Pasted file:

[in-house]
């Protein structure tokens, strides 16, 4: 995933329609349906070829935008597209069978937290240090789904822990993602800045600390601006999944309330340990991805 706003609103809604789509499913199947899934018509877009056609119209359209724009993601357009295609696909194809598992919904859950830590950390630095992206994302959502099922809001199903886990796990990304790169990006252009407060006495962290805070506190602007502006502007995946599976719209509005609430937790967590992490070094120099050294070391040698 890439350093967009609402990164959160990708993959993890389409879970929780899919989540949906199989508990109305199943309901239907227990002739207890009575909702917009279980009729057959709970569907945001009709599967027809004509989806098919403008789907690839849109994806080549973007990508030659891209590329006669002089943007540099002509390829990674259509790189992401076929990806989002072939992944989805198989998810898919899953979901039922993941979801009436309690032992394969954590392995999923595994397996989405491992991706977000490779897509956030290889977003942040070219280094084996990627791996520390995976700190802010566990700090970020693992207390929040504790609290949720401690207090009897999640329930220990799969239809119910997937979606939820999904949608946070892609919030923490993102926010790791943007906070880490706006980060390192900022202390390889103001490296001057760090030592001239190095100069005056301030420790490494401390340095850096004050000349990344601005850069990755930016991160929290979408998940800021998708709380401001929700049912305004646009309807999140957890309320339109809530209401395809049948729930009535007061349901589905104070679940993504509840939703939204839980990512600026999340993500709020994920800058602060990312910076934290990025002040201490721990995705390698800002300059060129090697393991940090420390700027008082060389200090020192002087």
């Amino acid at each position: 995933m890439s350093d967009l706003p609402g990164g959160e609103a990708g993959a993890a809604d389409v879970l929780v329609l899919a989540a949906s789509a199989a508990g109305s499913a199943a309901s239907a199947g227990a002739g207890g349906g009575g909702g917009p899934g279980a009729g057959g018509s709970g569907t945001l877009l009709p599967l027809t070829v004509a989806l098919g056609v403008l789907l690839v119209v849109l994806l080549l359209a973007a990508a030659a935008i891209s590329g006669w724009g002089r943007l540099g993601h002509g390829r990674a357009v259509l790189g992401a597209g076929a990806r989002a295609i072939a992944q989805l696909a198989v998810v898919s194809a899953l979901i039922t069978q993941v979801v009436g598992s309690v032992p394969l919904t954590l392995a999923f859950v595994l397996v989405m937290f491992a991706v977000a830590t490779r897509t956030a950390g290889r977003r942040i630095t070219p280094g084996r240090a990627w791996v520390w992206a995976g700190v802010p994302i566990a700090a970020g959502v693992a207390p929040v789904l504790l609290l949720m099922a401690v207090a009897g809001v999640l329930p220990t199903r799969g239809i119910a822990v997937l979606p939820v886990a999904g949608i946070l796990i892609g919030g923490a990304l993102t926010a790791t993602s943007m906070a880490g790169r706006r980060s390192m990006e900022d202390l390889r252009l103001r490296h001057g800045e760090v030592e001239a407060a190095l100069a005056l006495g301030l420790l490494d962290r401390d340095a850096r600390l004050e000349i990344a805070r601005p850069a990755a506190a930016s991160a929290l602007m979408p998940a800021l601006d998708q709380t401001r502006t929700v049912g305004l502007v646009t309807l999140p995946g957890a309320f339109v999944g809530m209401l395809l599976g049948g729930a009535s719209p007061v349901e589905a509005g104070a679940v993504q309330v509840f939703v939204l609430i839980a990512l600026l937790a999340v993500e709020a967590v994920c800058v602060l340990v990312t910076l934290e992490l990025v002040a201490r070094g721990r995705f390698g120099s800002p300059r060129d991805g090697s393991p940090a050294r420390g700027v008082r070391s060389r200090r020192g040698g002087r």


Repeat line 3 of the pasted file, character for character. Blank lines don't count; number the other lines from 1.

């Amino acid at each position: 995933m890439s350093d967009l706003p609402g990164g959160e609103a990708g993959a993890a809604d389409v879970l929780v329609l899919a989540a949906s789509a199989a508990g109305s499913a199943a309901s239907a199947g227990a002739g207890g349906g009575g909702g917009p899934g279980a009729g057959g018509s709970g569907t945001l877009l009709p599967l027809t070829v004509a989806l098919g056609v403008l789907l690839v119209v849109l994806l080549l359209a973007a990508a030659a935008i891209s590329g006669w724009g002089r943007l540099g993601h002509g390829r990674a357009v259509l790189g992401a597209g076929a990806r989002a295609i072939a992944q989805l696909a198989v998810v898919s194809a899953l979901i039922t069978q993941v979801v009436g598992s309690v032992p394969l919904t954590l392995a999923f859950v595994l397996v989405m937290f491992a991706v977000a830590t490779r897509t956030a950390g290889r977003r942040i630095t070219p280094g084996r240090a990627w791996v520390w992206a995976g700190v802010p994302i566990a700090a970020g959502v693992a207390p929040v789904l504790l609290l949720m099922a401690v207090a009897g809001v999640l329930p220990t199903r799969g239809i119910a822990v997937l979606p939820v886990a999904g949608i946070l796990i892609g919030g923490a990304l993102t926010a790791t993602s943007m906070a880490g790169r706006r980060s390192m990006e900022d202390l390889r252009l103001r490296h001057g800045e760090v030592e001239a407060a190095l100069a005056l006495g301030l420790l490494d962290r401390d340095a850096r600390l004050e000349i990344a805070r601005p850069a990755a506190a930016s991160a929290l602007m979408p998940a800021l601006d998708q709380t401001r502006t929700v049912g305004l502007v646009t309807l999140p995946g957890a309320f339109v999944g809530m209401l395809l599976g049948g729930a009535s719209p007061v349901e589905a509005g104070a679940v993504q309330v509840f939703v939204l609430i839980a990512l600026l937790a999340v993500e709020a967590v994920c800058v602060l340990v990312t910076l934290e992490l990025v002040a201490r070094g721990r995705f390698g120099s800002p300059r060129d991805g090697s393991p940090a050294r420390g700027v008082r070391s060389r200090r020192g040698g002087r």